The First Printed Map of Mari-Galante
This extremely rare and visually striking map, titled "L'isle de Mariegalande 1667," illustrates the island of Marie-Galante, which is part of modern-day Guadeloupe, in the West Indies.
The map is intricately detailed, with relief shown pictorially and north oriented to the upper right. It showcases various elements, such as roads, plantations, swamps, and topographical features, providing a comprehensive understanding of the island's layout during the 17th century. Additionally, the map features an inset diagram of fortifications and several decorative elements, including griffins, a crown, a detailed warfare scene, and two coats of arms, one of which represents France.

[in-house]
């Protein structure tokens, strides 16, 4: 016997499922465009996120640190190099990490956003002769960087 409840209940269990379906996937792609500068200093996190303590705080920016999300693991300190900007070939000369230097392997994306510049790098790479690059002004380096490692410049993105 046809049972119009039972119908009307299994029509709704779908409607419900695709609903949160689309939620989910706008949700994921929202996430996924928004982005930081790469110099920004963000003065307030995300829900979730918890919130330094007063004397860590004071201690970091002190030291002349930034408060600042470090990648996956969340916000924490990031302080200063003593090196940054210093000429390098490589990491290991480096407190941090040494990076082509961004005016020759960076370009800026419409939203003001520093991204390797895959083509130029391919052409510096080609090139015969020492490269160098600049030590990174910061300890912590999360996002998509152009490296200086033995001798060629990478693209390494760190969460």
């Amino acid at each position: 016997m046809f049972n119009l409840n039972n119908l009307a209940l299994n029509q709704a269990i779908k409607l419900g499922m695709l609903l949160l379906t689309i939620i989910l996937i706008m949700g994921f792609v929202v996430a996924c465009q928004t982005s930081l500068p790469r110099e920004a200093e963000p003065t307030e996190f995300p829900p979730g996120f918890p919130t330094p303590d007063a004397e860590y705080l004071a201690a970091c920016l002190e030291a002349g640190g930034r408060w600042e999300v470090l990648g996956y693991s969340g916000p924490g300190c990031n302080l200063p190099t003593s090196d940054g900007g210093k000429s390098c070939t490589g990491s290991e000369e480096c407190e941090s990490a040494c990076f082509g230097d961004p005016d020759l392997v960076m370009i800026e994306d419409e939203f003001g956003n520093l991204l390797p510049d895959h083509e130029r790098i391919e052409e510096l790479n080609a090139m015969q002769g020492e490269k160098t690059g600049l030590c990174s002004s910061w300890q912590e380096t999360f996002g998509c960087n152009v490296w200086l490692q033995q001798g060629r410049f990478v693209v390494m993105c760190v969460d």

Created by François de La Pointe and published by Thomas Jolly in 1667, the map offers a valuable insight into the historical context of Marie-Galante and its connection to French colonial ambitions in the West Indies. The island was governed by Mr. de Temericourt at the time, and its representation in Jean Baptiste Du Tertre's "Histoire generale des Antilles habitées par les Francois ... Tome II" underscores the importance of the French presence in the region. The map serves not only as a geographical guide but also as a testament to the era's colonial endeavors, providing a window into the complex relationships between European powers and the territories they sought to control.
Du Tertre was sent by the Dominicans as a missionary to the Antilles, where he stayed from 1640 until 1658. His book was described by Sabin as "One of the most valuable [works] we possess on the West Indies." The work is scarce, the final volume, issued in 1671 with additional maps, is very quite rare.
Coronelli copied this map in the 1680s and early 1690s.
This is the first time we have offered this map for sale.